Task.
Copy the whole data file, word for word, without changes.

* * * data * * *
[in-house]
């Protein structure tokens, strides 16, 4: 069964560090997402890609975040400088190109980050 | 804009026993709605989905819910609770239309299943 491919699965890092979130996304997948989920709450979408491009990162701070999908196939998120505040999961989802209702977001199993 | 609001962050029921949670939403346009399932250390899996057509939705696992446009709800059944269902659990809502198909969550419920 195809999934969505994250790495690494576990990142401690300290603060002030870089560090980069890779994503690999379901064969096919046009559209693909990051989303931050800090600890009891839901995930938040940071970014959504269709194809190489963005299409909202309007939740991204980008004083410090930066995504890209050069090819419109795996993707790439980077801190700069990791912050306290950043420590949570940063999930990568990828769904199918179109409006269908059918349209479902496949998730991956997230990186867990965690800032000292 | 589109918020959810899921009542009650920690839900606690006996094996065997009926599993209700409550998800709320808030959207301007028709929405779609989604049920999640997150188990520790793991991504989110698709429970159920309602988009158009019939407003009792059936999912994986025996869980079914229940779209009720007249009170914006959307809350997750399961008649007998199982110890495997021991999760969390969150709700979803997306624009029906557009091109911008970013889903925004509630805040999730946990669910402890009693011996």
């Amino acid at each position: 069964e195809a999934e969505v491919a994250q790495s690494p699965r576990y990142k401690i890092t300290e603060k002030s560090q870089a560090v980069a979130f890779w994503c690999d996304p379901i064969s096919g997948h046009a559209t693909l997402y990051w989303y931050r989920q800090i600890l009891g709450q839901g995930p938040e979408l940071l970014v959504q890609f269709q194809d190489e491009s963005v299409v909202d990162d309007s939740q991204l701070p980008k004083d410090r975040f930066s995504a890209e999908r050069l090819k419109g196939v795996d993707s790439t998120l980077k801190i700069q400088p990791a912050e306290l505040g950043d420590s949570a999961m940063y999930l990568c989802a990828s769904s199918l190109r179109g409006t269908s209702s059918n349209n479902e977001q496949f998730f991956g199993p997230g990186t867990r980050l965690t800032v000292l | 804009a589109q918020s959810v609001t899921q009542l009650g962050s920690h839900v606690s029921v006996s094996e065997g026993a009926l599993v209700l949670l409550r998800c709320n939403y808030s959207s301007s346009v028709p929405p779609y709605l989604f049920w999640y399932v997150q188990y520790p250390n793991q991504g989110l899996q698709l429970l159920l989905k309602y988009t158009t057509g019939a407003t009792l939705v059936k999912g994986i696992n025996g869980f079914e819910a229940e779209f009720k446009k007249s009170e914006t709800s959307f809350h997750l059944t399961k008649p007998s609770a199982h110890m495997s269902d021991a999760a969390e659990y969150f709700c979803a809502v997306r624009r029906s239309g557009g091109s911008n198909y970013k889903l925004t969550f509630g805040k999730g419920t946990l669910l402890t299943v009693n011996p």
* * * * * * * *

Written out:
[in-house]
């Protein structure tokens, strides 16, 4: 069964560090997402890609975040400088190109980050 | 804009026993709605989905819910609770239309299943 491919699965890092979130996304997948989920709450979408491009990162701070999908196939998120505040999961989802209702977001199993 | 609001962050029921949670939403346009399932250390899996057509939705696992446009709800059944269902659990809502198909969550419920 195809999934969505994250790495690494576990990142401690300290603060002030870089560090980069890779994503690999379901064969096919046009559209693909990051989303931050800090600890009891839901995930938040940071970014959504269709194809190489963005299409909202309007939740991204980008004083410090930066995504890209050069090819419109795996993707790439980077801190700069990791912050306290950043420590949570940063999930990568990828769904199918179109409006269908059918349209479902496949998730991956997230990186867990965690800032000292 | 589109918020959810899921009542009650920690839900606690006996094996065997009926599993209700409550998800709320808030959207301007028709929405779609989604049920999640997150188990520790793991991504989110698709429970159920309602988009158009019939407003009792059936999912994986025996869980079914229940779209009720007249009170914006959307809350997750399961008649007998199982110890495997021991999760969390969150709700979803997306624009029906557009091109911008970013889903925004509630805040999730946990669910402890009693011996």
């Amino acid at each position: 069964e195809a999934e969505v491919a994250q790495s690494p699965r576990y990142k401690i890092t300290e603060k002030s560090q870089a560090v980069a979130f890779w994503c690999d996304p379901i064969s096919g997948h046009a559209t693909l997402y990051w989303y931050r989920q800090i600890l009891g709450q839901g995930p938040e979408l940071l970014v959504q890609f269709q194809d190489e491009s963005v299409v909202d990162d309007s939740q991204l701070p980008k004083d410090r975040f930066s995504a890209e999908r050069l090819k419109g196939v795996d993707s790439t998120l980077k801190i700069q400088p990791a912050e306290l505040g950043d420590s949570a999961m940063y999930l990568c989802a990828s769904s199918l190109r179109g409006t269908s209702s059918n349209n479902e977001q496949f998730f991956g199993p997230g990186t867990r980050l965690t800032v000292l | 804009a589109q918020s959810v609001t899921q009542l009650g962050s920690h839900v606690s029921v006996s094996e065997g026993a009926l599993v209700l949670l409550r998800c709320n939403y808030s959207s301007s346009v028709p929405p779609y709605l989604f049920w999640y399932v997150q188990y520790p250390n793991q991504g989110l899996q698709l429970l159920l989905k309602y988009t158009t057509g019939a407003t009792l939705v059936k999912g994986i696992n025996g869980f079914e819910a229940e779209f009720k446009k007249s009170e914006t709800s959307f809350h997750l059944t399961k008649p007998s609770a199982h110890m495997s269902d021991a999760a969390e659990y969150f709700c979803a809502v997306r624009r029906s239309g557009g091109s911008n198909y970013k889903l925004t969550f509630g805040k999730g419920t946990l669910l402890t299943v009693n011996p």